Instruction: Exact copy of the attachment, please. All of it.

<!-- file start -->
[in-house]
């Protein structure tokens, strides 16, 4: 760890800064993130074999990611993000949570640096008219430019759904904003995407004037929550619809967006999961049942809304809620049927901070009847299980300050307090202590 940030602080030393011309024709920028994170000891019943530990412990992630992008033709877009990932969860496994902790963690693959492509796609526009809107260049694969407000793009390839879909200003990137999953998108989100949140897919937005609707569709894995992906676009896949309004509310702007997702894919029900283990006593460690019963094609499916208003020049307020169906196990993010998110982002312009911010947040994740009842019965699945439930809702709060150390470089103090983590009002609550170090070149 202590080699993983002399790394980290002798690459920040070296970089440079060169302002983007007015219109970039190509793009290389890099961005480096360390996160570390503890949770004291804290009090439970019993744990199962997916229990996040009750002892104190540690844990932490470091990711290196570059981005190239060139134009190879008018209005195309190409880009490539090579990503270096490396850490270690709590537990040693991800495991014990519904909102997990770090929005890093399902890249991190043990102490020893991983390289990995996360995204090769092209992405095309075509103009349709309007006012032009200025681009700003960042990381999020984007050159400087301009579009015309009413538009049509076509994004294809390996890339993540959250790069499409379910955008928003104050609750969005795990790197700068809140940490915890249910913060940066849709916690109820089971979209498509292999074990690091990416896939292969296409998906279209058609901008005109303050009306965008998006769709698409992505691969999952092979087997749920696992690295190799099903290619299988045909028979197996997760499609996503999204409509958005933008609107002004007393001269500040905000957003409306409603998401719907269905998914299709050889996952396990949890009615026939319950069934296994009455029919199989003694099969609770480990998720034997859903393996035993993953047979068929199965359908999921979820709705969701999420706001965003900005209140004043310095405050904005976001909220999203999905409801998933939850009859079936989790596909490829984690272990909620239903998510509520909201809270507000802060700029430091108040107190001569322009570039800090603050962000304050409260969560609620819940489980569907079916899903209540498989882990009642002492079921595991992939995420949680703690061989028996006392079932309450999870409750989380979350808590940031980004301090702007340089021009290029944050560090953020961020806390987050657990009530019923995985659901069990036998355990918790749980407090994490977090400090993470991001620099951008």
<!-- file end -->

[in-house]
């Protein structure tokens, strides 16, 4: 760890800064993130074999990611993000949570640096008219430019759904904003995407004037929550619809967006999961049942809304809620049927901070009847299980300050307090202590 940030602080030393011309024709920028994170000891019943530990412990992630992008033709877009990932969860496994902790963690693959492509796609526009809107260049694969407000793009390839879909200003990137999953998108989100949140897919937005609707569709894995992906676009896949309004509310702007997702894919029900283990006593460690019963094609499916208003020049307020169906196990993010998110982002312009911010947040994740009842019965699945439930809702709060150390470089103090983590009002609550170090070149 202590080699993983002399790394980290002798690459920040070296970089440079060169302002983007007015219109970039190509793009290389890099961005480096360390996160570390503890949770004291804290009090439970019993744990199962997916229990996040009750002892104190540690844990932490470091990711290196570059981005190239060139134009190879008018209005195309190409880009490539090579990503270096490396850490270690709590537990040693991800495991014990519904909102997990770090929005890093399902890249991190043990102490020893991983390289990995996360995204090769092209992405095309075509103009349709309007006012032009200025681009700003960042990381999020984007050159400087301009579009015309009413538009049509076509994004294809390996890339993540959250790069499409379910955008928003104050609750969005795990790197700068809140940490915890249910913060940066849709916690109820089971979209498509292999074990690091990416896939292969296409998906279209058609901008005109303050009306965008998006769709698409992505691969999952092979087997749920696992690295190799099903290619299988045909028979197996997760499609996503999204409509958005933008609107002004007393001269500040905000957003409306409603998401719907269905998914299709050889996952396990949890009615026939319950069934296994009455029919199989003694099969609770480990998720034997859903393996035993993953047979068929199965359908999921979820709705969701999420706001965003900005209140004043310095405050904005976001909220999203999905409801998933939850009859079936989790596909490829984690272990909620239903998510509520909201809270507000802060700029430091108040107190001569322009570039800090603050962000304050409260969560609620819940489980569907079916899903209540498989882990009642002492079921595991992939995420949680703690061989028996006392079932309450999870409750989380979350808590940031980004301090702007340089021009290029944050560090953020961020806390987050657990009530019923995985659901069990036998355990918790749980407090994490977090400090993470991001620099951008």